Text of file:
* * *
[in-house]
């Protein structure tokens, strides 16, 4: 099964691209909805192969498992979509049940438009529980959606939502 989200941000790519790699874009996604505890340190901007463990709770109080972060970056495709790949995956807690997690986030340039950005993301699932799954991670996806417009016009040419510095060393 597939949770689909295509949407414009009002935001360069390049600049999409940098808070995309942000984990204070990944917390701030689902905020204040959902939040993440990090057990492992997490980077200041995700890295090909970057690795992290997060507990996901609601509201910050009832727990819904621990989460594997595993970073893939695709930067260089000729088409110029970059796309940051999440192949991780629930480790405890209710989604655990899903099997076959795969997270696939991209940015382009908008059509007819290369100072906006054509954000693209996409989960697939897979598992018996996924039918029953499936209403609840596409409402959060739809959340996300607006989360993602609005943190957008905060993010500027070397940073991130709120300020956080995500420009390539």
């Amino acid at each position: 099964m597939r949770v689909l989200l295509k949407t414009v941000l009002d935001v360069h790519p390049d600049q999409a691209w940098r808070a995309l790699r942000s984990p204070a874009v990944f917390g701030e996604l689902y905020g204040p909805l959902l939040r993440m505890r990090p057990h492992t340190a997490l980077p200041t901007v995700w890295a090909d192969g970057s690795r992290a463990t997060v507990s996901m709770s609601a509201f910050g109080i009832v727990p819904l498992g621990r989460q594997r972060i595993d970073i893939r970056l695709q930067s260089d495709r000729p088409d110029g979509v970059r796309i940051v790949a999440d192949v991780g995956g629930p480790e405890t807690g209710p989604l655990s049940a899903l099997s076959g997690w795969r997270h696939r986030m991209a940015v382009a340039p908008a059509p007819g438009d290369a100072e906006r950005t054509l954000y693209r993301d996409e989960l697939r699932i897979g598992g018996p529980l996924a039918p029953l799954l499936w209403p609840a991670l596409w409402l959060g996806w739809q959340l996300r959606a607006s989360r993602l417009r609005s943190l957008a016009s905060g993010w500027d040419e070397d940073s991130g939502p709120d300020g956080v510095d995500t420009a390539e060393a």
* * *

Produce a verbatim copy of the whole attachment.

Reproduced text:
[in-house]
């Protein structure tokens, strides 16, 4: 099964691209909805192969498992979509049940438009529980959606939502 989200941000790519790699874009996604505890340190901007463990709770109080972060970056495709790949995956807690997690986030340039950005993301699932799954991670996806417009016009040419510095060393 597939949770689909295509949407414009009002935001360069390049600049999409940098808070995309942000984990204070990944917390701030689902905020204040959902939040993440990090057990492992997490980077200041995700890295090909970057690795992290997060507990996901609601509201910050009832727990819904621990989460594997595993970073893939695709930067260089000729088409110029970059796309940051999440192949991780629930480790405890209710989604655990899903099997076959795969997270696939991209940015382009908008059509007819290369100072906006054509954000693209996409989960697939897979598992018996996924039918029953499936209403609840596409409402959060739809959340996300607006989360993602609005943190957008905060993010500027070397940073991130709120300020956080995500420009390539």
């Amino acid at each position: 099964m597939r949770v689909l989200l295509k949407t414009v941000l009002d935001v360069h790519p390049d600049q999409a691209w940098r808070a995309l790699r942000s984990p204070a874009v990944f917390g701030e996604l689902y905020g204040p909805l959902l939040r993440m505890r990090p057990h492992t340190a997490l980077p200041t901007v995700w890295a090909d192969g970057s690795r992290a463990t997060v507990s996901m709770s609601a509201f910050g109080i009832v727990p819904l498992g621990r989460q594997r972060i595993d970073i893939r970056l695709q930067s260089d495709r000729p088409d110029g979509v970059r796309i940051v790949a999440d192949v991780g995956g629930p480790e405890t807690g209710p989604l655990s049940a899903l099997s076959g997690w795969r997270h696939r986030m991209a940015v382009a340039p908008a059509p007819g438009d290369a100072e906006r950005t054509l954000y693209r993301d996409e989960l697939r699932i897979g598992g018996p529980l996924a039918p029953l799954l499936w209403p609840a991670l596409w409402l959060g996806w739809q959340l996300r959606a607006s989360r993602l417009r609005s943190l957008a016009s905060g993010w500027d040419e070397d940073s991130g939502p709120d300020g956080v510095d995500t420009a390539e060393a």